DAY 70: The World Through the Tide
By Mílton Pérez, Guatemala City, Guatemala, 11 October 2017
Seeing Pollution Through the Eyes of a Surfer
The first time I went to the sea I was about 6 years old. The image of the immeasurable, imposing, peaceful (in appearance), indomitable and mysterious blue body was inserted in my memory as an indelible image, omnipresent, that as their movements, succumbed my conscience like the waves that break the calm of the shore where the sand rests its memory. My heart was firm as the rock formed by the impending blow of the tide, the engine that moved my body to encounter his memory.
Ten years later, at the age of 16, I returned to that wonderful blue world, full of mysteries, full of stories, magic. The old and ever changing sea, now with the aim of surfing its waves, knowing about its tides, strength of its currents and able to adapt to its changes. Little by little I was discovering a new world in an old friend; the sea. So distant and so close at the same time, so alien and so proper to my life, and just as the sea moves its body to the shores, so it turned my attention to the encounter with the conscience. Besides bringing many and very good friends to my life, surfing also brought me and left a legacy of appreciation, a state of permanent consciousness and vigilant attention. That’s how I discovered that my old and new friend, the sea, was sick, polluted and delirious.
The constant search for places to practice surfing, took me to places that I had never in my life imagined arriving. Maybe would end my trip around the world without knowing those places, but it was thanks to surf that my comfort zone was over, no longer there was more of a comfort zone, the search for unknown waves and empty surf spots moved me to places that were unusual and unconventional. Places invisible to most people in Guatemalan society, perhaps because they were far away places, where there even roads to get there. Or perhaps because there was no infrastructure in place to receive visitors; places where an ecological catastrophe was occurring due to human-caused pollution, far away from beaches and coasts, upstream in cities.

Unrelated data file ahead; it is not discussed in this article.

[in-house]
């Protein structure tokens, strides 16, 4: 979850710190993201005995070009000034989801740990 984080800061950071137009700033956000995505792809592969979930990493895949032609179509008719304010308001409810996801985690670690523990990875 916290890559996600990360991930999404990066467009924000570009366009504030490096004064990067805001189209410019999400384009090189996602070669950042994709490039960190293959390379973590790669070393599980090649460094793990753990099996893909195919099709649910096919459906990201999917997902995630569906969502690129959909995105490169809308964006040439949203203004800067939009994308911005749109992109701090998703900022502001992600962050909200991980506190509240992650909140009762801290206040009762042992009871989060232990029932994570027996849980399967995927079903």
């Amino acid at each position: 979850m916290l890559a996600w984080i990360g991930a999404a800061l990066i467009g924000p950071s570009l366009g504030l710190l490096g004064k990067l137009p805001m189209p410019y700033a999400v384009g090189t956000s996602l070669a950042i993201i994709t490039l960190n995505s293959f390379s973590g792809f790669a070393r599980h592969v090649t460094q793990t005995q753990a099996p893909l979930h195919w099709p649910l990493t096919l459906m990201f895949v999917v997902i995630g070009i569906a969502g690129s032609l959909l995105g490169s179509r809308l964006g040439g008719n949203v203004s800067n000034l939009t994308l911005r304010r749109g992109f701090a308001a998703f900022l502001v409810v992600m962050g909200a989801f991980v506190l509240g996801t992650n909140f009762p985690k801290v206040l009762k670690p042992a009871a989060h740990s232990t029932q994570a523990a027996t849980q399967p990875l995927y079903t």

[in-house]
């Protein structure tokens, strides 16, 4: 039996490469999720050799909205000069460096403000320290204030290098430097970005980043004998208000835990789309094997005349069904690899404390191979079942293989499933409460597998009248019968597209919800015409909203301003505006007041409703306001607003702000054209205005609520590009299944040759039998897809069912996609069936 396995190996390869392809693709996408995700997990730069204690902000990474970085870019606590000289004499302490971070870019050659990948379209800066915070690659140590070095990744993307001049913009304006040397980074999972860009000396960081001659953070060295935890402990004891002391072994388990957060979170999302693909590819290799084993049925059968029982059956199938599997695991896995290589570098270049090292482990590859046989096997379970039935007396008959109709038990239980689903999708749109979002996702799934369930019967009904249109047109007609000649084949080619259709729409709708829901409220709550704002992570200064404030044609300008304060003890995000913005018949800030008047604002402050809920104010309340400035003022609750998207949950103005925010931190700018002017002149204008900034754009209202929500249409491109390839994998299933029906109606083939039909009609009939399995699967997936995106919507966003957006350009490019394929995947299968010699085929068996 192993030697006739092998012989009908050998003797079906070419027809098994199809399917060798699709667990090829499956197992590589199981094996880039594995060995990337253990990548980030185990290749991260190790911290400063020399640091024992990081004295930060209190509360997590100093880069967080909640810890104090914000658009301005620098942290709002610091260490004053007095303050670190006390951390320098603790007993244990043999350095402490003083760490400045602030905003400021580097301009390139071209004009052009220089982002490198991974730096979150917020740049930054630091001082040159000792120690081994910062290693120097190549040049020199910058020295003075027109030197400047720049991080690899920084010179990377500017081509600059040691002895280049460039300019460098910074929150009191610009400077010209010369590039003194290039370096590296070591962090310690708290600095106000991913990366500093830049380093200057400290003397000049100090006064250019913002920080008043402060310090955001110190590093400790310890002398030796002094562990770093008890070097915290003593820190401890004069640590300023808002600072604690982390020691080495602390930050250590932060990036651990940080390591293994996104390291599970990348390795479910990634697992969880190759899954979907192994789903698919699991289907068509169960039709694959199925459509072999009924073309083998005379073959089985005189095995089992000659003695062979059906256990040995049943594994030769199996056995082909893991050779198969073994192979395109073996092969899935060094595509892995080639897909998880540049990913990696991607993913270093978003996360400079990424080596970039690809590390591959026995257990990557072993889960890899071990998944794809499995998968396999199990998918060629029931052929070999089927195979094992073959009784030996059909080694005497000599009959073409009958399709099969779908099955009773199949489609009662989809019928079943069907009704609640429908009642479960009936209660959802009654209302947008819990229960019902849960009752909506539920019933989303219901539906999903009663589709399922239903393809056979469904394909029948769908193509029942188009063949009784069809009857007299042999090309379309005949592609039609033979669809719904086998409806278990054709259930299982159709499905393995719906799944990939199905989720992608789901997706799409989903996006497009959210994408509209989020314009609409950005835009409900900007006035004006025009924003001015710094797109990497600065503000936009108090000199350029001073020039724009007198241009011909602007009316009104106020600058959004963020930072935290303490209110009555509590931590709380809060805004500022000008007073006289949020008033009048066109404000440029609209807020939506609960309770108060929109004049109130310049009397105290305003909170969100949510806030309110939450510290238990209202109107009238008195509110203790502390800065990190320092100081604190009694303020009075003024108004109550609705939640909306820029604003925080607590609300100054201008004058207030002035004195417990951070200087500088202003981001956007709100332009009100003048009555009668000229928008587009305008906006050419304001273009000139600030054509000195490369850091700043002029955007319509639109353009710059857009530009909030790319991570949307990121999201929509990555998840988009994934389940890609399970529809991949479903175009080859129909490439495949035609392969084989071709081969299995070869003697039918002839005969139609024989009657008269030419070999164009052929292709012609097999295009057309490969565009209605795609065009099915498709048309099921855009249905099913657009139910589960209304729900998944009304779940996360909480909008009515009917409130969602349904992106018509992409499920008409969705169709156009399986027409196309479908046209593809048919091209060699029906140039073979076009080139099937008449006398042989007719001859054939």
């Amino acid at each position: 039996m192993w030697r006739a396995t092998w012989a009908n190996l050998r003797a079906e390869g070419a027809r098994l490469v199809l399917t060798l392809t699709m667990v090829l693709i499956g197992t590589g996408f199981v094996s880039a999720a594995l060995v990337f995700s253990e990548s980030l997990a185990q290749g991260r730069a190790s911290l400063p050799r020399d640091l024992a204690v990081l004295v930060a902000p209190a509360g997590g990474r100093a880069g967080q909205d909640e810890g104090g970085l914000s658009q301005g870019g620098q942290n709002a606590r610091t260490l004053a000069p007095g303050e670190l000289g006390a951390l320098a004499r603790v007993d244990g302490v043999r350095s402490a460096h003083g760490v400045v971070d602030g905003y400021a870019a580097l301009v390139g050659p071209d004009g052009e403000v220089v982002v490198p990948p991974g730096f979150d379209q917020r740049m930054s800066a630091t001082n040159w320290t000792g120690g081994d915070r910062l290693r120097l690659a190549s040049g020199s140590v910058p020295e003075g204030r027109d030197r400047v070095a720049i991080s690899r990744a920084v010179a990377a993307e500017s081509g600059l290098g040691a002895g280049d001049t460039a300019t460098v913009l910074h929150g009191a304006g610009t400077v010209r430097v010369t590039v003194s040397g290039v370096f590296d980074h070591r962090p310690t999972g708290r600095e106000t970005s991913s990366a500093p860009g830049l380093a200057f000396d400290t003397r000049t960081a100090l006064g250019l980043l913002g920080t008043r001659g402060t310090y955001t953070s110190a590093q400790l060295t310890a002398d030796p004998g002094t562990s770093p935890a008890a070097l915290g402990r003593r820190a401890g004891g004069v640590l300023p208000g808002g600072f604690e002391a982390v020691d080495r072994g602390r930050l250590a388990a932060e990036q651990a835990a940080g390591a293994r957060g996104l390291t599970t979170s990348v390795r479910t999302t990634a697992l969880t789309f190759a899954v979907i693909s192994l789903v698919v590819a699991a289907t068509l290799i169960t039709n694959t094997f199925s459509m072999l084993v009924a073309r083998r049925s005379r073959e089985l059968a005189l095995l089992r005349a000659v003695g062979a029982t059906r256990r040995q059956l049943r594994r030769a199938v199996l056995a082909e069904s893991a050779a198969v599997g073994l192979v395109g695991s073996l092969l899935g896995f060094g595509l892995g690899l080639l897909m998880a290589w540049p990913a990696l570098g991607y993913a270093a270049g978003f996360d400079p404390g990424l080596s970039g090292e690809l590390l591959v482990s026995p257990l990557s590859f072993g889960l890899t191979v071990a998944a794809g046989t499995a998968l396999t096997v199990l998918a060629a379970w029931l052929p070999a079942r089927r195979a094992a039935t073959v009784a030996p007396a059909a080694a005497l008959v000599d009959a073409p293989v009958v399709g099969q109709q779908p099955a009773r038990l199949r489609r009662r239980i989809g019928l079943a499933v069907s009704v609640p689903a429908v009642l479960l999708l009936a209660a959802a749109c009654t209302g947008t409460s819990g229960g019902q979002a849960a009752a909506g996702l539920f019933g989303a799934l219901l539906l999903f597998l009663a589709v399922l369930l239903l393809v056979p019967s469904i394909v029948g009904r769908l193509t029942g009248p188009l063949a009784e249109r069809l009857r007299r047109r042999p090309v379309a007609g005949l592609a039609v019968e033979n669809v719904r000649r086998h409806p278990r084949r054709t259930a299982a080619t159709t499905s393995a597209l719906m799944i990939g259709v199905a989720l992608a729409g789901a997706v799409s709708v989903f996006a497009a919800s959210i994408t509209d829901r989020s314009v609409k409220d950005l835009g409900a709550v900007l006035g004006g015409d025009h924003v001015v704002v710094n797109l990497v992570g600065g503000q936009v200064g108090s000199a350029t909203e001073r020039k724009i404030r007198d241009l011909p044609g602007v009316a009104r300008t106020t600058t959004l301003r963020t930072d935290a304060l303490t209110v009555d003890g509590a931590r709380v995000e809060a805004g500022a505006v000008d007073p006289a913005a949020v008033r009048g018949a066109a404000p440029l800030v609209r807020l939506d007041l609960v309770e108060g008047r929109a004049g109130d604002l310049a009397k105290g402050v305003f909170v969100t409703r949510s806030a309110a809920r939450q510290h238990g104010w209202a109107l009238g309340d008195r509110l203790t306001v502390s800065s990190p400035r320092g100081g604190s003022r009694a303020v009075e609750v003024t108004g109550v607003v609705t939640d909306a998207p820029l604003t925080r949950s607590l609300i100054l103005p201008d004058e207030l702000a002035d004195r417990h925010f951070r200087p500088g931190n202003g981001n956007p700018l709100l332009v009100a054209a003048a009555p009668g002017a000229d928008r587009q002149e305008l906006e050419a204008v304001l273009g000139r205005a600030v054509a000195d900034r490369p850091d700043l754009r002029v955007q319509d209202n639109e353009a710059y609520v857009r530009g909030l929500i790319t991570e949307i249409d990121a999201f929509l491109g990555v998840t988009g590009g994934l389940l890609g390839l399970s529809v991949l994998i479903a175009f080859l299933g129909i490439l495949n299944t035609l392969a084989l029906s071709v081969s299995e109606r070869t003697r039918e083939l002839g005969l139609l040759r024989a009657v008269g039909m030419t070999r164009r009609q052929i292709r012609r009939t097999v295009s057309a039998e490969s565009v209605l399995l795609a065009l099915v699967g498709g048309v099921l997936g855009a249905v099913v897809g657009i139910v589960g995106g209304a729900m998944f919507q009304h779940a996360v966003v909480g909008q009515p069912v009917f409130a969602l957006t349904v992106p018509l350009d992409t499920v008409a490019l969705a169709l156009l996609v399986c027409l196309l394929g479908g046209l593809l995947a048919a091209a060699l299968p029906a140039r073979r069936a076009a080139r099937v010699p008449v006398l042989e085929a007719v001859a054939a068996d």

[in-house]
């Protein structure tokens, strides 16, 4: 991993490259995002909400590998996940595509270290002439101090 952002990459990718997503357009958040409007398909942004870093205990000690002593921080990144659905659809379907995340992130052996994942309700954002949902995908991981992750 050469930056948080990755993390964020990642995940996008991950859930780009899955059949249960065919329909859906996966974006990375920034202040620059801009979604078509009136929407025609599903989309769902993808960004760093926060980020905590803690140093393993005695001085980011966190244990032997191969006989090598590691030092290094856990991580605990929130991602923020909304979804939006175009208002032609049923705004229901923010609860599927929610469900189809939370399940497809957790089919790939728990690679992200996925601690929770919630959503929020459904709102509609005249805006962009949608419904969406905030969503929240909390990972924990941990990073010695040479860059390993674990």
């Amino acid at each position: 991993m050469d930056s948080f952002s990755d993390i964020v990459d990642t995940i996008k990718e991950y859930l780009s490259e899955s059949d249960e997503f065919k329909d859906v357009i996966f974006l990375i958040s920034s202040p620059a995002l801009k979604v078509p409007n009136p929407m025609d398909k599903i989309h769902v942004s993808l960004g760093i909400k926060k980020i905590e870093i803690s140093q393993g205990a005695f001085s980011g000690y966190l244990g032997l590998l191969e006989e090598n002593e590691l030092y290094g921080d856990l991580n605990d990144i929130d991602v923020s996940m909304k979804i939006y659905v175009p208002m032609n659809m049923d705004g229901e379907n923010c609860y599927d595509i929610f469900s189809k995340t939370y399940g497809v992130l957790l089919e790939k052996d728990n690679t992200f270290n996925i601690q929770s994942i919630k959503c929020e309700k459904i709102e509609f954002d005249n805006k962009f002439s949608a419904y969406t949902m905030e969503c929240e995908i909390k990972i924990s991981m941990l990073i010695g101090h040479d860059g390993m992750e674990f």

Every time I had to return to the city, it was more visible that the degradation of natural environments had a direct impact on the quality of life of Guatemalan society. It was clear to me that as the environment and ecological environments were healthy, that well-being would be transmitted to people and therefore to societies. From that experience I was born the idea of sharing with people my learning with surf, and how this life experience allowed me to be aware of a situation that directly and indirectly, directly because in some seasons of the year, especially in winter when rivers carry waste and pollution generated in cities, towns, villages and hamlets, I have to surf surrounded by garbage. Indirectly because of the sick contamination of marine ecosystems and in general the environment.
“The World Through the Tide” learning day is a conversatory that aims to share the individual surf experience that allowed Mílton to be aware of the environmental catastrophe that is taking place in Guatemala City; as well as the importance for the environment of the individual and family actions that favor their conservation and improvement, which results in generalized social welfare.
Values such as dedication and surrender are necessary in the face of the commitment that we as citizens and humans must assume in the task of preserving the environment, so that it is a good and a value that can bequeath to future generations for their enjoyment and not a problem to which they have to find late solutions.
The conversatory “The World Through the Tide” is structured in the development of two major important issues. The first one is about the life cycle of wastes commonly generated from households and the effects are of the interaction of this waste with the environment. The second seeks to address the development of strategies (family-regional) for responsible waste management, thereby seeking to change the widespread idea about waste and the treatment that should be given to the same.
During the event, Mílton shared the personal experience of surfing knowledge and how this world allowed him to witness the problem and lack of plans in the treatment of waste materials such as plastic and its derivatives such as PET (polyethylene terephthalate), HDPE (high density polyethylene), PVC (polyvinyl chloride), which are used mainly for the production of beverage bottles, milk containers or detergents, motor vehicle oil, kitchen oil containers, fast food, among others; as well as household wastes such as disposable diapers and women’s towels, batteries, glass containers and in general those wastes that are generated within the daily activities in the houses.